The immigration crisis at our Southern border is perceived as a security crisis. Perhaps it is. But it is also a political crisis. It points up the need for a comprehensive, humane and workable immigration policy, suited to our national interest.
It is a diplomatic crisis raising questions about U.S. policy toward neighboring countries in Latin America. In some of these countries, gang violence, human trafficking, dismal living conditions, and sometimes authoritarian governments, exploit the people. These factors prompt thousands of them to become desperate migrants, risking their lives and their children’s lives on a journey to the north.
No person of compassion can fail to be moved by the plight of these refugees. If we still believe that human rights are a foundation of our American national character, then we will see this crisis as a humanitarian crisis.
Thomas Jefferson, in the Declaration of Independence, dated July 4, 1776, wrote the “self-evident” truth that all people are “created equal and are endowed by their Creator with certain inalienable rights,” especially the right to life and freedom. This is a reason we speak of American exceptionalism and greatness.
This understanding of human dignity is rooted in the teachings of the Bible. It says God created mankind in his own image. Human rights are derived from the fact that human beings bear the image of God. This is what it means to be human. Human rights, dignity, and equality are bestowed by our Maker, not by any government.
If we believe and live by the Bible, this truth will influence our opinions about foreign policy, criminal justice, the rights of the unborn, economic policy, and the platforms of presidential candidates. These same biblical values should, I believe, also guide our thinking about immigration and the refugee crisis.
Jesus quoted the Hebrew scriptures when he taught us to love our neighbors as we love ourselves. Leviticus 19:18 is just one of many teachings given to Israel that are carried forward into Christian teaching (Galatians 5:14). Justice and compassion for foreigners were priorities of the laws given through Moses.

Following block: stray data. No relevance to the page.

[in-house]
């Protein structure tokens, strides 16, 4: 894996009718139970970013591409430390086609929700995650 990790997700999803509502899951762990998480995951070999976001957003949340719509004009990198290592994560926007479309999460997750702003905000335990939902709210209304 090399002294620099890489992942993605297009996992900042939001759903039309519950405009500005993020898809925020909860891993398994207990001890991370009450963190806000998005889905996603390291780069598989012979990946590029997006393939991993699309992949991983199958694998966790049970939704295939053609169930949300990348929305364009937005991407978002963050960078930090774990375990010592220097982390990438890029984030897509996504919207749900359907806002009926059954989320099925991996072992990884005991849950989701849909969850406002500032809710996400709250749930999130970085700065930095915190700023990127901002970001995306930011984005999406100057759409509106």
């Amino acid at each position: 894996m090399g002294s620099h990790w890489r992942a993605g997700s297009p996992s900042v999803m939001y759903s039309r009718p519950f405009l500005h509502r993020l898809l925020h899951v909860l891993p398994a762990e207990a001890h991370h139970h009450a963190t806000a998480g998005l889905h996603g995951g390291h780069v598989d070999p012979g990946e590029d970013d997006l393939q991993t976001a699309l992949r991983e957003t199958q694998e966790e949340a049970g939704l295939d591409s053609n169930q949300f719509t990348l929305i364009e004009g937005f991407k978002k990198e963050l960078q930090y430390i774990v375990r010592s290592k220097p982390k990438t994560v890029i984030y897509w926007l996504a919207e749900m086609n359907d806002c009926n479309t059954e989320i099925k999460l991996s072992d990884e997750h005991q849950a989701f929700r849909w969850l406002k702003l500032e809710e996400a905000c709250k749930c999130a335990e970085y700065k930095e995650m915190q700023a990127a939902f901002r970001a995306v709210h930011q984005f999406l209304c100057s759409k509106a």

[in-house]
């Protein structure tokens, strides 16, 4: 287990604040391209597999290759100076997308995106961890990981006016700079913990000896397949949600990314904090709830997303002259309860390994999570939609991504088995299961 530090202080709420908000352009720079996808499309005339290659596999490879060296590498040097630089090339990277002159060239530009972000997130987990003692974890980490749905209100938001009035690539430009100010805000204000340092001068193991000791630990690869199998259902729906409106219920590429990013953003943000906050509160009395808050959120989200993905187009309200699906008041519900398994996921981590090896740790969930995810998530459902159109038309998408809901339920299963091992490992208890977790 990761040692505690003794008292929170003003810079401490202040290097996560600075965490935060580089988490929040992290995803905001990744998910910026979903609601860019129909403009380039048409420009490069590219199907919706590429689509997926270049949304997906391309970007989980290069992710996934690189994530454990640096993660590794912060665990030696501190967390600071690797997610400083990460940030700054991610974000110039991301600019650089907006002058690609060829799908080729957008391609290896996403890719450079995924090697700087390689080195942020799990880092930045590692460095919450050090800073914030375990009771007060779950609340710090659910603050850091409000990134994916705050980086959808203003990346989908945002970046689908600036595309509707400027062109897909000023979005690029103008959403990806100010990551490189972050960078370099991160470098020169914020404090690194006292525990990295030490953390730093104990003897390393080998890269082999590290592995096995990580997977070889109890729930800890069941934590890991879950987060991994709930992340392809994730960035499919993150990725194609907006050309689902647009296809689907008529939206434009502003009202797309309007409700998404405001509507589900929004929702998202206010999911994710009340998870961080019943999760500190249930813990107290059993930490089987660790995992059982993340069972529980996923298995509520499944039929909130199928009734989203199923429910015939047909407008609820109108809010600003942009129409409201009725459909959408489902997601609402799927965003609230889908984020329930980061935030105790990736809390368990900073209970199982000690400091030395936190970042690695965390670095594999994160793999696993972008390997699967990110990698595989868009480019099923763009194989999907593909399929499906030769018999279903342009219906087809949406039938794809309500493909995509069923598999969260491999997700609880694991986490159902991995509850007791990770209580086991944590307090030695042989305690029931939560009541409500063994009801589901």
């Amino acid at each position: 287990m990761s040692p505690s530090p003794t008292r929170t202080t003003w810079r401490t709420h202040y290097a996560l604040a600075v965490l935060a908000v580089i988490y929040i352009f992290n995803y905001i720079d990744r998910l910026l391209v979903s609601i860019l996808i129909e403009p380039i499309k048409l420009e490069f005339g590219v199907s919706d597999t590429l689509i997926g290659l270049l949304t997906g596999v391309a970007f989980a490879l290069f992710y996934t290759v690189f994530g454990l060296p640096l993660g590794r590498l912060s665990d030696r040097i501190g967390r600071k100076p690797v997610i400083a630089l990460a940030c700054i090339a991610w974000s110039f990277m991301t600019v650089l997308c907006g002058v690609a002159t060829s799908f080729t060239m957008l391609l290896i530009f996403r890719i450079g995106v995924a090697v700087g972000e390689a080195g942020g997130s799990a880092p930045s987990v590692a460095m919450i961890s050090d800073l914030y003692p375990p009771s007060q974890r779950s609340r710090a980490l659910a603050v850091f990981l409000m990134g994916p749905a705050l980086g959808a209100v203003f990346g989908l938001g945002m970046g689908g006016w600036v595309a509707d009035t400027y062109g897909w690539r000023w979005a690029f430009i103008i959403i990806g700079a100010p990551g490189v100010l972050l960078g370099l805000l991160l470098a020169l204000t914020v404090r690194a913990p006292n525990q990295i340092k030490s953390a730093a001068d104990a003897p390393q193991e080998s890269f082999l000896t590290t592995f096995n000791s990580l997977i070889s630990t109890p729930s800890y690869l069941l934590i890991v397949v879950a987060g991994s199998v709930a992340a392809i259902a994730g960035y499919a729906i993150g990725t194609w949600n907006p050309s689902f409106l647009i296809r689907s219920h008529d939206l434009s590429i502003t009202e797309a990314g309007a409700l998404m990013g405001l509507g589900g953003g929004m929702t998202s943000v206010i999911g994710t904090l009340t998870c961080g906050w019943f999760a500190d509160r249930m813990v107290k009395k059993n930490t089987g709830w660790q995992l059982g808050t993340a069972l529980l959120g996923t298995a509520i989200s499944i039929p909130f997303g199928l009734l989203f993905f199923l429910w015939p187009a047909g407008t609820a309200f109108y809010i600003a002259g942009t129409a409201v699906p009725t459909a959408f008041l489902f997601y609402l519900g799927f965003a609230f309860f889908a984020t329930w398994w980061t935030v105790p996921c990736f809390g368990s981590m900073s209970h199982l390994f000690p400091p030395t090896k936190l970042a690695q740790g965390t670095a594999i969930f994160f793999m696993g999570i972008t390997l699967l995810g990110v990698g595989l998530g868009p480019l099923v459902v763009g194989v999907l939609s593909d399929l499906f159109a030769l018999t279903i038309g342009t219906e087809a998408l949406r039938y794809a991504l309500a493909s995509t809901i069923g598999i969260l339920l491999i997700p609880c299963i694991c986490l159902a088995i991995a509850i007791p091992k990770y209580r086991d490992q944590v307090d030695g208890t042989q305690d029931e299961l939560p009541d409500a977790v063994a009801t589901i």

For example, the words of Deuteronomy 10:18-19 are restated in different ways throughout the Bible: “He (God) defends the cause of the fatherless and the widow, and loves the foreigner residing among you. … And you are to love those who are foreigners, for you yourselves were foreigners in Egypt.”
Jesus teaches his followers that it is he whom they are serving when they show hospitality to strangers (Matthew 25:35). If this Christian ethic governs our lives as individuals, then it makes sense to me that this same value system should influence our national policy. After all, we are a government “of the people,” and it is the beliefs of the people that inform our response to issues like border control and immigration.
So the wisdom of the Bible provides us with a way of thinking about immigrants and refugees. Of course, we should be concerned about border security and the rule of law. This too is a moral issue. But obsessive fear, ethnic bigotry, and inflammatory rhetoric are contrary to the Christian way of living.
Those who are willing to be guided by the teachings of the Bible will recognize that immigrants have the same God-given human rights and dignity as those who were born here. Whatever conclusions “we the people” come to about immigration policy and the humanitarian crisis at our Southern border, should be influenced by these truths.